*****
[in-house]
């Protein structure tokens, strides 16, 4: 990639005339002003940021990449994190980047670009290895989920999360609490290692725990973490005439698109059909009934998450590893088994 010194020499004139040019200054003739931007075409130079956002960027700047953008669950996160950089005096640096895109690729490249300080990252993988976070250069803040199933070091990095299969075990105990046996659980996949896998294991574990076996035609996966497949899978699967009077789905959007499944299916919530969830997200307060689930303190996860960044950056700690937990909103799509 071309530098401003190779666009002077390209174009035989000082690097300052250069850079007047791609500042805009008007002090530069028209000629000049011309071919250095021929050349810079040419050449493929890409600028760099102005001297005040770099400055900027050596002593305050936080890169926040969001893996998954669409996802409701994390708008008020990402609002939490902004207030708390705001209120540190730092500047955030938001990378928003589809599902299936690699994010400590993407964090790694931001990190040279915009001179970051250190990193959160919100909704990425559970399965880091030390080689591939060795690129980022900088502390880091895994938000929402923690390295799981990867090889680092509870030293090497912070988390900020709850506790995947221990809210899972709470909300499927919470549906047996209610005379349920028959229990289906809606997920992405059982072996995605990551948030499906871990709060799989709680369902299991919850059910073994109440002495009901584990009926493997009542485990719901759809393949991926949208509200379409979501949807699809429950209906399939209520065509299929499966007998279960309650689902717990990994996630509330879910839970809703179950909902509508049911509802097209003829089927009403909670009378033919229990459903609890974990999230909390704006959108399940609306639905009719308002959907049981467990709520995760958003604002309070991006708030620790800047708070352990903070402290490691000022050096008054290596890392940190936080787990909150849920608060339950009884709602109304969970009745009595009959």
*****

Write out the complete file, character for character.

[in-house]
């Protein structure tokens, strides 16, 4: 990639005339002003940021990449994190980047670009290895989920999360609490290692725990973490005439698109059909009934998450590893088994 010194020499004139040019200054003739931007075409130079956002960027700047953008669950996160950089005096640096895109690729490249300080990252993988976070250069803040199933070091990095299969075990105990046996659980996949896998294991574990076996035609996966497949899978699967009077789905959007499944299916919530969830997200307060689930303190996860960044950056700690937990909103799509 071309530098401003190779666009002077390209174009035989000082690097300052250069850079007047791609500042805009008007002090530069028209000629000049011309071919250095021929050349810079040419050449493929890409600028760099102005001297005040770099400055900027050596002593305050936080890169926040969001893996998954669409996802409701994390708008008020990402609002939490902004207030708390705001209120540190730092500047955030938001990378928003589809599902299936690699994010400590993407964090790694931001990190040279915009001179970051250190990193959160919100909704990425559970399965880091030390080689591939060795690129980022900088502390880091895994938000929402923690390295799981990867090889680092509870030293090497912070988390900020709850506790995947221990809210899972709470909300499927919470549906047996209610005379349920028959229990289906809606997920992405059982072996995605990551948030499906871990709060799989709680369902299991919850059910073994109440002495009901584990009926493997009542485990719901759809393949991926949208509200379409979501949807699809429950209906399939209520065509299929499966007998279960309650689902717990990994996630509330879910839970809703179950909902509508049911509802097209003829089927009403909670009378033919229990459903609890974990999230909390704006959108399940609306639905009719308002959907049981467990709520995760958003604002309070991006708030620790800047708070352990903070402290490691000022050096008054290596890392940190936080787990909150849920608060339950009884709602109304969970009745009595009959």